The Youth Film Academy (YFA) teaches teenagers and young adults the craft of television and filmmaking. YFA students are taught specialized techniques, skills and cutting edge film technology from a curriculum that has been specifically designed by top Hollywood film industry professionals. The Youth Film Academy’s objective is to create artists who will revolutionize the quality and the integrity of future multi-media entertainment. From their first day, our young artists will be immersed in the world of entertainment. YFA will submit their work to film festivals and television channels. Most importantly, through our numerous Hollywood connections, our artists will get to show their work to top industry professionals.
Youth Film Academy
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Vienna, VA 22182
Sue Tilley posed for the painting over nine months in 1
Lucian Freud's one-time muse was paid £20 a day to sit for a painting expected to fetch more than £17m.
But Londoner Sue Tilley said she did not do it for the money and had "lovely lunches" with the artist.
Freud's 1995 work, Benefits Supervisor Sleeping, looks set to become the most expensive painting by a living artist when it is sold in New York next month.
Ms Tilley - who is now a job centre manager - joked she had now become a broadsheet pin-up.
Ms Tilley - nicknamed Big Sue - told the BBC's Today programme: "I can't quite believe it, to be honest.
"I only found out on Thursday afternoon. You know, I didn't have any idea it was going to happen, so I'm a bit in shock.
"I was reading on the internet...all the things about it. And I was just going 'Oh my god', I could hardly believe it was about me."
Referring to her portrait gracing the front-page of Saturday's Financial Times, she said: "Am I the first naked pin-up in the history of the FT?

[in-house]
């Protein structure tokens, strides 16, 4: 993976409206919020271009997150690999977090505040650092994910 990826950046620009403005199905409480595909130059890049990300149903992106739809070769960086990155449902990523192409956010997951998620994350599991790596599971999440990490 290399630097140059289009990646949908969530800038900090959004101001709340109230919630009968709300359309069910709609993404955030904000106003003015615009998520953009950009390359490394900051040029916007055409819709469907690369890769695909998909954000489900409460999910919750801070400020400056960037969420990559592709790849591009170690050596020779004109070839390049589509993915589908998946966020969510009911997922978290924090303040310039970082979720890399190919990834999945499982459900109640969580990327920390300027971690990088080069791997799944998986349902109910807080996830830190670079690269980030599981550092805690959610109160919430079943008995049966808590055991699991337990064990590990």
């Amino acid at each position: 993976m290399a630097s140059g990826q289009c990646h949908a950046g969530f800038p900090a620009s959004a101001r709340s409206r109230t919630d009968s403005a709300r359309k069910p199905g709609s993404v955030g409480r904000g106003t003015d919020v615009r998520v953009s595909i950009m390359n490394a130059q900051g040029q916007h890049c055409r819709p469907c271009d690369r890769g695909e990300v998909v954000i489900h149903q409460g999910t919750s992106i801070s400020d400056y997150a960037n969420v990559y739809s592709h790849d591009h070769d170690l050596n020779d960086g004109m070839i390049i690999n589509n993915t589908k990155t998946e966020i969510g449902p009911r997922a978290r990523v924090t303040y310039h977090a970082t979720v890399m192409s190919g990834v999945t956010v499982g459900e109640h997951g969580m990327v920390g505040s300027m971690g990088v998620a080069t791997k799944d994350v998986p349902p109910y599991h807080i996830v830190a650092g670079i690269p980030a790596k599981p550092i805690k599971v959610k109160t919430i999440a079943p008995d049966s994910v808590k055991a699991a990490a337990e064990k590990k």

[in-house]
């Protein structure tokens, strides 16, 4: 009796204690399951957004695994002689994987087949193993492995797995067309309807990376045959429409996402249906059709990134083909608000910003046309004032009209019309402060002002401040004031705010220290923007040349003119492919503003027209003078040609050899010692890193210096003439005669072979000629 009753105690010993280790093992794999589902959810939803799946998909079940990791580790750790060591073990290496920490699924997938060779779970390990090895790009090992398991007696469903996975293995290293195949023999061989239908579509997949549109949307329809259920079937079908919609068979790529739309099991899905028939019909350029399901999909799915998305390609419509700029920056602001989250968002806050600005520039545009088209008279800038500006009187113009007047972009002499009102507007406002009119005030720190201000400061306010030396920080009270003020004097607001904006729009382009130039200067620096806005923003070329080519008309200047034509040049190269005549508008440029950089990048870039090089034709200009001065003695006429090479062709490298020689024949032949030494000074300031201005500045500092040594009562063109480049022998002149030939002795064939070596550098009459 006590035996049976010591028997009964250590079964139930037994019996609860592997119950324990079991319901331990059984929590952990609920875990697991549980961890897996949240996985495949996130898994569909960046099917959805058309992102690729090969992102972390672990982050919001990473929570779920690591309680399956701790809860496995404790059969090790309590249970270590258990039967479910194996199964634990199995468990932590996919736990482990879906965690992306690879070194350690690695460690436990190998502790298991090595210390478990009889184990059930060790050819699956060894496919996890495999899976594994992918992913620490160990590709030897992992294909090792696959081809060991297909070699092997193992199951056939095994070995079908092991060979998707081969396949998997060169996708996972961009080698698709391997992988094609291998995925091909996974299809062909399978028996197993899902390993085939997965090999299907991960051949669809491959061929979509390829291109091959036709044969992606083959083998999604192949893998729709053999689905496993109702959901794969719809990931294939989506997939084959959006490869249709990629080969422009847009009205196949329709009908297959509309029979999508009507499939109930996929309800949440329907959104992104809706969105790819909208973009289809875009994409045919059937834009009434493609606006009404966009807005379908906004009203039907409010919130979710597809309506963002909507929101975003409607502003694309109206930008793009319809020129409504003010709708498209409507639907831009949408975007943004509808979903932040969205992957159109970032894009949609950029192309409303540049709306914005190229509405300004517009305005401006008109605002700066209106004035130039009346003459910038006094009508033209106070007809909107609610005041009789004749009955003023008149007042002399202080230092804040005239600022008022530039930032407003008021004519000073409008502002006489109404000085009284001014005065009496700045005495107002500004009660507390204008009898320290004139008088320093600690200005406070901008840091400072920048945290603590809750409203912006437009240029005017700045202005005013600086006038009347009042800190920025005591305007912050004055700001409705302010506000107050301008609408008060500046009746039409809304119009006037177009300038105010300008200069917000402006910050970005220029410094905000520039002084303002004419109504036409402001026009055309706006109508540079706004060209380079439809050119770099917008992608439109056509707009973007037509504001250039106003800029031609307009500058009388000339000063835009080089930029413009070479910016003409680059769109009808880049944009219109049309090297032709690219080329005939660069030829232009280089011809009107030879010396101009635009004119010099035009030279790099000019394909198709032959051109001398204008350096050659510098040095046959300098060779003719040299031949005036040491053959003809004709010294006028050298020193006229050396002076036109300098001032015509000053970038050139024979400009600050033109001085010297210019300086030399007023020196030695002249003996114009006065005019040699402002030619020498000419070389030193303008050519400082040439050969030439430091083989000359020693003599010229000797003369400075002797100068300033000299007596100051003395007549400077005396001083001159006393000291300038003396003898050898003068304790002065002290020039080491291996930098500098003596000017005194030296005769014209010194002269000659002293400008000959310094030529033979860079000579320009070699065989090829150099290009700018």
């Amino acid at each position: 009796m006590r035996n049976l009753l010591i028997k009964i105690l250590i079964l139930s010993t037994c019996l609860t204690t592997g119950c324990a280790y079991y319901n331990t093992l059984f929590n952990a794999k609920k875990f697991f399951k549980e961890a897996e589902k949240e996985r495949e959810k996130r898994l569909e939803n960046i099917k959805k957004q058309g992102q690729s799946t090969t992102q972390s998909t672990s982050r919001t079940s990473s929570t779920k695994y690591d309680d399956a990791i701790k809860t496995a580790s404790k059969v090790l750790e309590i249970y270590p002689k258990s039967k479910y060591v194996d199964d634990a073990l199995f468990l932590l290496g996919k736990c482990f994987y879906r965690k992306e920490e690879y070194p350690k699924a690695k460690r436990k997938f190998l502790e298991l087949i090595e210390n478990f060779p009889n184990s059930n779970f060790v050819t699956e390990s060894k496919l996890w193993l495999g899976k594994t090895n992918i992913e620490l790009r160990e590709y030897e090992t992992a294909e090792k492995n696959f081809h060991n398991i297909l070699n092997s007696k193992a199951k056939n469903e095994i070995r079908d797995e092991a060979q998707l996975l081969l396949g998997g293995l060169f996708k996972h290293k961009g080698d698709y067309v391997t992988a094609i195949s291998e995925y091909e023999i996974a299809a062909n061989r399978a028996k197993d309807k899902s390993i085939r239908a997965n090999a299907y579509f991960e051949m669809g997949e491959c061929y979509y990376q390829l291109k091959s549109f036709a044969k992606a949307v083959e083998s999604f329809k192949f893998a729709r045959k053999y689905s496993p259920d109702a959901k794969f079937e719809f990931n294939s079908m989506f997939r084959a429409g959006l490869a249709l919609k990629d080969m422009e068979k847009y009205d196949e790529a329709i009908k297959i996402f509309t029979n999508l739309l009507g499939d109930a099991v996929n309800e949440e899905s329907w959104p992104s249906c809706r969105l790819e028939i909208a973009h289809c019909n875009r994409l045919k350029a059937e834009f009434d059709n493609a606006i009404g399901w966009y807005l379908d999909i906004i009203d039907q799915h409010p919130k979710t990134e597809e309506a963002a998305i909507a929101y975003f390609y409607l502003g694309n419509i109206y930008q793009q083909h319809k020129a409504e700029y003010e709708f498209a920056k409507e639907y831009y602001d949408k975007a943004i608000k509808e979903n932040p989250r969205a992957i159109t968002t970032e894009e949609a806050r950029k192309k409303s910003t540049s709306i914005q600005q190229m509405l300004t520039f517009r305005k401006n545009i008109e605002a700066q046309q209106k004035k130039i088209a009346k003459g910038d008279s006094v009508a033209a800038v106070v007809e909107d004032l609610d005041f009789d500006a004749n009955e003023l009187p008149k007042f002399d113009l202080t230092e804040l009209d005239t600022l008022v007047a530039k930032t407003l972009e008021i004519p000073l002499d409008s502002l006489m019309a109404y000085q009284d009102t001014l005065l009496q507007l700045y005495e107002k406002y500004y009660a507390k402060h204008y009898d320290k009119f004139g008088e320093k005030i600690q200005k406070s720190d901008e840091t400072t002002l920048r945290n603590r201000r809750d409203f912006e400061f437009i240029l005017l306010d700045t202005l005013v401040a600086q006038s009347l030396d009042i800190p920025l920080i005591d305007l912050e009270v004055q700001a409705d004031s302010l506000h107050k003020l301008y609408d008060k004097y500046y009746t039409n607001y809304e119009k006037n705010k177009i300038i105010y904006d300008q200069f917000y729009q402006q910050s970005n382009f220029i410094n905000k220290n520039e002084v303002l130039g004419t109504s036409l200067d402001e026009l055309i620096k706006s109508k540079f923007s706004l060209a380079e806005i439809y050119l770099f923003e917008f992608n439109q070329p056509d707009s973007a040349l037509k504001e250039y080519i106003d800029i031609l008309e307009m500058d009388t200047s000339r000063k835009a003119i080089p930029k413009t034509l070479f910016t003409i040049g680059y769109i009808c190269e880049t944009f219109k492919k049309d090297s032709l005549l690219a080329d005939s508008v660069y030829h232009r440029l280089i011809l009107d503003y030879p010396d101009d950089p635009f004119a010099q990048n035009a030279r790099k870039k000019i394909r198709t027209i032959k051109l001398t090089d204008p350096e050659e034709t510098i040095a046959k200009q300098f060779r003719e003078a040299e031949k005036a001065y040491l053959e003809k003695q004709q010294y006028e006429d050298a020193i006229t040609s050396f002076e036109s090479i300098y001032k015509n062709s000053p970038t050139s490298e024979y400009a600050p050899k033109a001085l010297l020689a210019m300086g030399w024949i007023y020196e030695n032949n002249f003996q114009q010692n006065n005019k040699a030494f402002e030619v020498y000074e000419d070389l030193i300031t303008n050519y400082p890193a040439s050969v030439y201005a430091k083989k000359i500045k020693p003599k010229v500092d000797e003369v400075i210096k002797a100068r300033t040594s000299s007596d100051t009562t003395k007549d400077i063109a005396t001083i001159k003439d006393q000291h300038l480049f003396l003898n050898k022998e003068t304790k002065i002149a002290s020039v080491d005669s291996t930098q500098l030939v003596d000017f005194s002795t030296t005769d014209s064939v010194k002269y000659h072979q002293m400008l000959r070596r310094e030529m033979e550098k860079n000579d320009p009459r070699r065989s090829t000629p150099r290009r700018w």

"Half the time I don't really think it's me. But then this morning I was looking at it again and I was going: 'that's my funny little face!'
Ms Tilley recreates her pose on the Today programme sofa
"The painting took nine months, but that was about two or three days a week.
"When I started I got £20 a day. I don't mind though.
"The best thing was I got lovely lunches. I got taken to the River Cafe most weekends. It was worth it for that.
"It was the experience, it wasn't the money at all.
"It was just fantastic. You know, so many people would love to have that experience, to work with such a great artist, and chat to them, find out about them and see what they were doing.
I don't worry too much, because I think even the thin girls look odd
"Because you see the painting every day, you know moving along and what he's doing and how he works on it.
"And also what I used to love was there were other paintings there as well, of other people.
"He [Lucian Freud] has about four on the go at the same time, so each time you went you'd see how far he's moved along on the other paintings as well."
When Ms Tilley was complimented by the Today presenter on being more attractive in the flesh than in the painting, she replied: "I think all his models are, it's not just me. That's why I don't worry too much, because I think even the thin girls look odd."
'Scabs and spots'
Ms Tilley has modelled for Lucian Freud on several occasions. She recalled a time overhearing a critique of her in another Freud painting.
"The man was so mortified. It was the Whitechapel Gallery. There'd been a big exhibition on and my painting had just been finished, so they put it in for the last week.
"So I went with my friends to see it, and there was this man - you know those so-called art lecturers who think they know everything - 'yes, this painting was painted because Lucian hated women, so he put the dog high up and the woman was lying on the floor. The poor thing with all her scabs and spots'.
"I started laughing. He was going 'excuse me madam' and I said, 'well actually that's me'.
"Poor man, he thought was going to fall through a hole in the floor.
"He said: 'oh but you're really pretty in real life.'"
The painting is on show at Christie's in London before being auctioned in New York.
Playboy magazine is a popular men's magazine created and run by Hugh Hefner. The magazine, along with its articles and interviews, features nude yet tasteful pictures of women. Most of the women featured in the magazine are models, but from time to time Hugh offers enough cash for a celebrity to let her guard down and bare it all. Here is the list of top ten celebrity bunnies:
10. Rachel Hunter
This New Zealand born beauty became a Sports Illustrated model in the late 1980's. She was reportedly paid close to $2 million to pose in Playboy in 2004 right after her appearance in Fountains of Wayne's 2003 video "Stacy's Mom" where she was shown in a hot bikini. Rachel's appearance in the music video obviously prompted Hefner to want to share more of her goodies with everyone.